Nowadays, many of us easily fall victim to stress. It could be due to a plethora of things, including school, work, family, relationships, and personal circumstances.
Sadly, stress could both be a possible cause and a consequence of thinning hair and hair loss. There are specific types of hair loss related to stress (not all hair loss conditions are due to stress!). And if you’ve got any kind of hair loss or even just thinning hair, it could also be equally stressful.
Learning how to manage stress is a must. It’ll keep all of us sane in a completely crazy world. And of course, it could help keep hair fall at bay too.
Our post for today looks into certain hair fall conditions directly caused by stress, and enumerate ways on how to effectively beat stress.
Stress-Related Hair Loss Conditions
There are three known types of hair loss conditions directly influenced by stress. These conditions pop out when stress levels are unusually high:
1. Alopecia areata
Alopecia areata is a hair loss condition that’s mainly autoimmune in nature. It happens when your immune system gets a bit messed up, attacking healthy hair follicles as it thinks they are foreign body invaders.
Stress can be a major triggering factor of alopecia areata. Your hair could fall out in round patches on or around the entire scalp. If you’re under a particularly high-stress situation, hair all over the body can also start falling out (alopecia universalis).
2. Telogen effluvium
This particular condition occurs when several hair follicles are prematurely pushed into the telogen or resting phase. Affected hair follicles are supposed to be staying in the anagen phase of the hair cycle, actively growing hair strands. The result is accelerated hair shedding that may persist for a few months at most.
Hair strands may suddenly fall out of your head even if you’re just combing or running your fingers through your tresses. Thinning hair from telogen effluvium is usually seen at the center of the scalp.
Several stressful situations may trigger a flare-up of telogen effluvium, including:
- Childbirth and the postpartum period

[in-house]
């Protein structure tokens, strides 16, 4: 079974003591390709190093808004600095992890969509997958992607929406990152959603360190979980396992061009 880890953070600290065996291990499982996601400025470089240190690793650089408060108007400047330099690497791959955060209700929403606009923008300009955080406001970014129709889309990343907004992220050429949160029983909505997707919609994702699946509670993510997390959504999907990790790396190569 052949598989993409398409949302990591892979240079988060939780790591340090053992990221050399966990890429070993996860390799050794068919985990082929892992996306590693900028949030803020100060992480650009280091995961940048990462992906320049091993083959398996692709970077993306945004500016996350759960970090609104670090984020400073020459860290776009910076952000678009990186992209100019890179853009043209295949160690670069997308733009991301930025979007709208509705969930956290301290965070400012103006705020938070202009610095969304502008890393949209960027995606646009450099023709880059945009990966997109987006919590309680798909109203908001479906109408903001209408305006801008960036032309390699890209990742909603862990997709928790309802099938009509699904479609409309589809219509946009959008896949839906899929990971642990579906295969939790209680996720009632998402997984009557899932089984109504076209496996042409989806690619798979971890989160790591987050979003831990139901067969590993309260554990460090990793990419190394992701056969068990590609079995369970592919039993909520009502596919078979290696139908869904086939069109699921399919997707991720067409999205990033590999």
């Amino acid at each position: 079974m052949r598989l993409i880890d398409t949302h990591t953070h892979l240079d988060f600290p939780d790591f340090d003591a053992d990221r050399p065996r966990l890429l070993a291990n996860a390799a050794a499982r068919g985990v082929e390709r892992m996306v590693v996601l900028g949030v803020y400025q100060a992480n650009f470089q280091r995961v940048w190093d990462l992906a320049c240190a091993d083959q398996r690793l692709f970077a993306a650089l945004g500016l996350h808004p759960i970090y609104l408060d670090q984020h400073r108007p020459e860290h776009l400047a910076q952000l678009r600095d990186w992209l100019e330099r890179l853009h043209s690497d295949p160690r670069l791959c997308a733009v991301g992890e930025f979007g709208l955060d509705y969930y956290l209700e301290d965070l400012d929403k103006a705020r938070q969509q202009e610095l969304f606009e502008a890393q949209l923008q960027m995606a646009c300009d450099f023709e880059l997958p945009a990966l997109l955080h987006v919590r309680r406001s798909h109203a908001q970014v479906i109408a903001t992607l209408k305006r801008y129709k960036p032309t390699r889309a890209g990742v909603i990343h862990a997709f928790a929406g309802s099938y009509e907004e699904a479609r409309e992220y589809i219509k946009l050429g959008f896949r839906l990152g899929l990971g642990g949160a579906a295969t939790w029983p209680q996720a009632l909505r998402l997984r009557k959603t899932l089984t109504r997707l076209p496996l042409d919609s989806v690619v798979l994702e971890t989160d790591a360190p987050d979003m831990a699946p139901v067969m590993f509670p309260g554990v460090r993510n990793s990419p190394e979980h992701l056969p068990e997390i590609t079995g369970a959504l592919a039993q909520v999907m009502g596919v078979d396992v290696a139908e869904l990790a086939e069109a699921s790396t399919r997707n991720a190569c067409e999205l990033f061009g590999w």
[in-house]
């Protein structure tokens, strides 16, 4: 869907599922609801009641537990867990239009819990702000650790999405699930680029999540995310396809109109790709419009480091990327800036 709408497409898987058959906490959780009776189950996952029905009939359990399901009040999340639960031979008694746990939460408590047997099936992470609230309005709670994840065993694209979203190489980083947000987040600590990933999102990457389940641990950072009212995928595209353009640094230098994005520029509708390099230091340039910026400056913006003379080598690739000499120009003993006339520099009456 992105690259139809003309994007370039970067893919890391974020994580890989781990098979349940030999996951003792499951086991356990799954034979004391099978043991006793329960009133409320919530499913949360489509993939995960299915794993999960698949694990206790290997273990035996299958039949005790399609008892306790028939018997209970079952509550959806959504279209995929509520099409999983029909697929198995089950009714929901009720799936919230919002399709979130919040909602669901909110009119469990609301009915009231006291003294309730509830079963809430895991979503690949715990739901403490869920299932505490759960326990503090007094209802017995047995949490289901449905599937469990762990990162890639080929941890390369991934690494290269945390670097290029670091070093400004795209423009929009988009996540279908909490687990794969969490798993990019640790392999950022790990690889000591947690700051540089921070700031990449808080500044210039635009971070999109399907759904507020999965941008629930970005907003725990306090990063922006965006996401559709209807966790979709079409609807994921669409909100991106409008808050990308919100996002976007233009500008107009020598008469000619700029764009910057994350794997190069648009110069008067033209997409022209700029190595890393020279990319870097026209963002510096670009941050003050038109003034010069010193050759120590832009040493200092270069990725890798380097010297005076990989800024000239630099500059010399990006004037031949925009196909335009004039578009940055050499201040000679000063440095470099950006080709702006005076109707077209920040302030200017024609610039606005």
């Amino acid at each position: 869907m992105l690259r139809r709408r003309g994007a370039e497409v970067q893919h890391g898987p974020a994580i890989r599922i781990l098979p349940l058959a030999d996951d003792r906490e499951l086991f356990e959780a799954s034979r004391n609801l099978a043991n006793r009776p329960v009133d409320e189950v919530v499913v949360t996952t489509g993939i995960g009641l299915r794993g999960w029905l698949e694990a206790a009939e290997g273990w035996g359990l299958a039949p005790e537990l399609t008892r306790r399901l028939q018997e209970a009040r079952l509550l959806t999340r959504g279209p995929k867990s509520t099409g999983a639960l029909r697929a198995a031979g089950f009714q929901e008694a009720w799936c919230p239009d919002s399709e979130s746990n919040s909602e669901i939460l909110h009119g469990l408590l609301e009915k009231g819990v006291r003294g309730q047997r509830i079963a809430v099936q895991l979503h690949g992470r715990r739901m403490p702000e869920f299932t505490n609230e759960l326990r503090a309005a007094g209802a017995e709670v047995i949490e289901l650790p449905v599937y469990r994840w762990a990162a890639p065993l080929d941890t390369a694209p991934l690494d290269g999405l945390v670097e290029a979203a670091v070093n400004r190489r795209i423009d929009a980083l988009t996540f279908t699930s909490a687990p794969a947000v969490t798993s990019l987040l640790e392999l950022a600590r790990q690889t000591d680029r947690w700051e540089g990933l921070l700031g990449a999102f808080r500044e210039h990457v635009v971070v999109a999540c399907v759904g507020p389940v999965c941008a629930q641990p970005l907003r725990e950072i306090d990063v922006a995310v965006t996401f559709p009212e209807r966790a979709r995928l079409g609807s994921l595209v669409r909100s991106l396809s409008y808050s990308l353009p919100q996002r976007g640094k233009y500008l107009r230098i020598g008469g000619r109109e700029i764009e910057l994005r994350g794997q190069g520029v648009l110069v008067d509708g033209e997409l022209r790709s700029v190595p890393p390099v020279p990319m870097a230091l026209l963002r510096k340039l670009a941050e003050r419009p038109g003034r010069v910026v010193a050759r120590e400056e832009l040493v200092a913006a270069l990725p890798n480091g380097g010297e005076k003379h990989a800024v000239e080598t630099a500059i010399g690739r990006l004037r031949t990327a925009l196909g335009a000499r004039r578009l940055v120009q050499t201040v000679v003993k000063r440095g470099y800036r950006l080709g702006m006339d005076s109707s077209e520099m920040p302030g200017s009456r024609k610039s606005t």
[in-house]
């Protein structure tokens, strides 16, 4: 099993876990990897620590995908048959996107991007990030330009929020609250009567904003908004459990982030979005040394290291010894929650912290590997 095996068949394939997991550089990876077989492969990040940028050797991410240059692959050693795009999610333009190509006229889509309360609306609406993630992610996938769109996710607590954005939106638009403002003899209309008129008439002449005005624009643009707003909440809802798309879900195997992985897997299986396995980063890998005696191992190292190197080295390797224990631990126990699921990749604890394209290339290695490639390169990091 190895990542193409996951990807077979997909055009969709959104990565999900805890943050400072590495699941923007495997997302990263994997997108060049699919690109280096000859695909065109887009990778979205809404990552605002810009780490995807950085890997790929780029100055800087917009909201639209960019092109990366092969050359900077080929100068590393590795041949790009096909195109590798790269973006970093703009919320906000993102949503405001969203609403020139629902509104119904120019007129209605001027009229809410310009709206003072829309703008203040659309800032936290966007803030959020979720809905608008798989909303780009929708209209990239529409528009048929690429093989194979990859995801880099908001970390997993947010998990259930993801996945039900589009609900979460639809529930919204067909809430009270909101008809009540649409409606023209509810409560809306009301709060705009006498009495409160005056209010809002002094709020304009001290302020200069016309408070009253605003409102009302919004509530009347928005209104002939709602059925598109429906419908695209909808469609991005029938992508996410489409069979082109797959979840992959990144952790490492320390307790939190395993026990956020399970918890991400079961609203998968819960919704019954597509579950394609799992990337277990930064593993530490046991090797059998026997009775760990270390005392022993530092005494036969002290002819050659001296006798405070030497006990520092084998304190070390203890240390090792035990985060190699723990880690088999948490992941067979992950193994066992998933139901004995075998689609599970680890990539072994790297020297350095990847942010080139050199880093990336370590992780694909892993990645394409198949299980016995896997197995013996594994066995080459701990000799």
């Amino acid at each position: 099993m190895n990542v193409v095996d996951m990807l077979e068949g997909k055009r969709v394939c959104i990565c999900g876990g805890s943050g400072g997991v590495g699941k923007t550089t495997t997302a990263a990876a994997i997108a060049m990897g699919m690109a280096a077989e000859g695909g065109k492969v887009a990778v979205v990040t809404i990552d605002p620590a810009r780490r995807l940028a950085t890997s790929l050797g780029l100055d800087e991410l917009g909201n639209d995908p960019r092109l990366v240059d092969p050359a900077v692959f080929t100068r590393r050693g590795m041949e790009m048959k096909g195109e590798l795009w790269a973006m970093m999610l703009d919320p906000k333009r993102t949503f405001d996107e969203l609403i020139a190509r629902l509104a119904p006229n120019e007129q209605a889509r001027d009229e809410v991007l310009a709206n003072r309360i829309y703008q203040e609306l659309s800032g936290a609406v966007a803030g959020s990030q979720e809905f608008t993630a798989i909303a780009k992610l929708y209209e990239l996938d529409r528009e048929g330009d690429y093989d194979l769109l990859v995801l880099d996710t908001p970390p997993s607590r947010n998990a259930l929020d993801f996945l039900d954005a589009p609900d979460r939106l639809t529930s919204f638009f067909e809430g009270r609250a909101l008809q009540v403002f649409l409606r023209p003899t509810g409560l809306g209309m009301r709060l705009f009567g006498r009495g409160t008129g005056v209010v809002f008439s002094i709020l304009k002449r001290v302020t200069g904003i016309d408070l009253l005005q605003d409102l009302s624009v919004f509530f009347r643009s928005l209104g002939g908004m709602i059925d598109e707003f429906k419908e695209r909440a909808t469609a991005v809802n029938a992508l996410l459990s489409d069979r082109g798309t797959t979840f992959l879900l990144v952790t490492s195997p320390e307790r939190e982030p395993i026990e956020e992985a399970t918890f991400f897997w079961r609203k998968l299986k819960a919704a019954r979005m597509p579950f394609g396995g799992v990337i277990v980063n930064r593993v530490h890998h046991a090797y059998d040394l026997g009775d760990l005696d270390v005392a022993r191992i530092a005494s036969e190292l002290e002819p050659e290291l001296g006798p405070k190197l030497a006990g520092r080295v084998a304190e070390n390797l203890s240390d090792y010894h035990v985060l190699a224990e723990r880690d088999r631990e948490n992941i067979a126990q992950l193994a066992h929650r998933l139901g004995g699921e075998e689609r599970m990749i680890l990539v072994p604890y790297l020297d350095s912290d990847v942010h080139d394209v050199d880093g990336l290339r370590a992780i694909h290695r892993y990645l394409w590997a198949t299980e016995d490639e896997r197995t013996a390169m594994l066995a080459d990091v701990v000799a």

- Major trauma to the body
- Extreme weight loss
- Extreme dietary changes
- Sudden hormonal changes (such as in menopause or pregnancy)
- Severe fever, illness, or infection
- Major psychological stress
Your hair follicles return to normal and your lost hair is gradually replaced once the main stressor causing your telogen effluvium is eliminated.
This is a disorder characterized by an impulsive desire to pull out hairs on the scalp, eyebrows, or on other parts of the body. Hair pulling could be an intentional way to deal with stress, negative emotions, or uncomfortable feelings like frustration, loneliness, boredom, or tension.
Trichotillomania, also known as hair-pulling disorder, can be managed through a variety of mental health treatment modes such as habit reversal therapy, cognitive therapy, self-awareness training, and group therapies.
Tips on Managing Stress Successfully
As you can see, you could be predisposed to several hair loss conditions when you experience a continuous stream of stressful events in life. The key here is to help yourself manage stress successfully. Remember that proper stress management isn’t just for your hair’s sake; it’s also imperative to keep your entire body and mind healthy.
Here are some methods and activities that you can try to control your stress and keep you happy and calm through it all:
1. Immerse yourself in your hobbies.
Take a few moments out of your busy day to indulge in activities that you truly enjoy. Start an art project, tend your home garden, write a few poems or novel chapters, play a musical instrument – squeeze in a bit of time to indulge in whatever activity you truly love. Doing so takes your mind off the stress because you’re engaged in an activity that makes you feel happy.
2. Start your day with calmness.
Did you ever wake up with a stressful thought already plastered into your mind? That’s actually a recipe for an all-day stressful disaster. Why not set your mind in the right direction upon waking up by using breathing exercises, meditation, and positive affirmations?
Meditation and breathing exercises allow you to focus on the present moment and helps you tune out stress and anxiety. Reciting positive affirmations, on the other hand, gives you a boost and trains your mind to focus on the bright side of life.
All these activities can be done in a few minutes, right after you wake up. If you’ve got time to spare, you can also try techniques that combine meditation with exercise, such as tai chi and yoga.